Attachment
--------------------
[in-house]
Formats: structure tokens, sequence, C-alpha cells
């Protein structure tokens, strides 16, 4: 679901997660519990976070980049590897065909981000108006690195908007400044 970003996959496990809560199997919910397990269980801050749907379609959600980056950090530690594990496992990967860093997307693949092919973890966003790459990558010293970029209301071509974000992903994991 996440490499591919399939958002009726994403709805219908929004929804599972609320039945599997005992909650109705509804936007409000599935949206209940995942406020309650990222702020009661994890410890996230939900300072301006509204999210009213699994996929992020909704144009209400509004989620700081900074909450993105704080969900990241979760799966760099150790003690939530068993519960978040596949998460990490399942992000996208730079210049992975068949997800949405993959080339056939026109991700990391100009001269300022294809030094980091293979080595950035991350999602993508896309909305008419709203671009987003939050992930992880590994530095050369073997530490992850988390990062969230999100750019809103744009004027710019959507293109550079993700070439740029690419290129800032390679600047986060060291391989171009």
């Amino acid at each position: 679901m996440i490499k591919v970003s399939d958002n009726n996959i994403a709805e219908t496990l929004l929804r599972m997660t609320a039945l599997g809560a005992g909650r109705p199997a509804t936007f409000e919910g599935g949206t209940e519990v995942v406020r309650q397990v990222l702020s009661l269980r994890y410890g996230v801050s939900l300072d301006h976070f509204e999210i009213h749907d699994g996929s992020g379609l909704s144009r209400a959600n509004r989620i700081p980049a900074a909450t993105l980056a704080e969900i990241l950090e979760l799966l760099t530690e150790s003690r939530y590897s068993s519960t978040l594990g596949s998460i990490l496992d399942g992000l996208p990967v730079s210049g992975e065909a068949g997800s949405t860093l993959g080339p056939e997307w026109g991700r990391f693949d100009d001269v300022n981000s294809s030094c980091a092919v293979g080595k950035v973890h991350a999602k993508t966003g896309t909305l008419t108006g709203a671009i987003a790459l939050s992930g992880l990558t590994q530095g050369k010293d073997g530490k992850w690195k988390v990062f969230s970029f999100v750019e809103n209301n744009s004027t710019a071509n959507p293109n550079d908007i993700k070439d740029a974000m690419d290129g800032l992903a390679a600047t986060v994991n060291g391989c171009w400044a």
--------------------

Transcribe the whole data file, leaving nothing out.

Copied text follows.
[in-house]
Formats: structure tokens, sequence, C-alpha cells
């Protein structure tokens, strides 16, 4: 679901997660519990976070980049590897065909981000108006690195908007400044 970003996959496990809560199997919910397990269980801050749907379609959600980056950090530690594990496992990967860093997307693949092919973890966003790459990558010293970029209301071509974000992903994991 996440490499591919399939958002009726994403709805219908929004929804599972609320039945599997005992909650109705509804936007409000599935949206209940995942406020309650990222702020009661994890410890996230939900300072301006509204999210009213699994996929992020909704144009209400509004989620700081900074909450993105704080969900990241979760799966760099150790003690939530068993519960978040596949998460990490399942992000996208730079210049992975068949997800949405993959080339056939026109991700990391100009001269300022294809030094980091293979080595950035991350999602993508896309909305008419709203671009987003939050992930992880590994530095050369073997530490992850988390990062969230999100750019809103744009004027710019959507293109550079993700070439740029690419290129800032390679600047986060060291391989171009």
């Amino acid at each position: 679901m996440i490499k591919v970003s399939d958002n009726n996959i994403a709805e219908t496990l929004l929804r599972m997660t609320a039945l599997g809560a005992g909650r109705p199997a509804t936007f409000e919910g599935g949206t209940e519990v995942v406020r309650q397990v990222l702020s009661l269980r994890y410890g996230v801050s939900l300072d301006h976070f509204e999210i009213h749907d699994g996929s992020g379609l909704s144009r209400a959600n509004r989620i700081p980049a900074a909450t993105l980056a704080e969900i990241l950090e979760l799966l760099t530690e150790s003690r939530y590897s068993s519960t978040l594990g596949s998460i990490l496992d399942g992000l996208p990967v730079s210049g992975e065909a068949g997800s949405t860093l993959g080339p056939e997307w026109g991700r990391f693949d100009d001269v300022n981000s294809s030094c980091a092919v293979g080595k950035v973890h991350a999602k993508t966003g896309t909305l008419t108006g709203a671009i987003a790459l939050s992930g992880l990558t590994q530095g050369k010293d073997g530490k992850w690195k988390v990062f969230s970029f999100v750019e809103n209301n744009s004027t710019a071509n959507p293109n550079d908007i993700k070439d740029a974000m690419d290129g800032l992903a390679a600047t986060v994991n060291g391989c171009w400044a």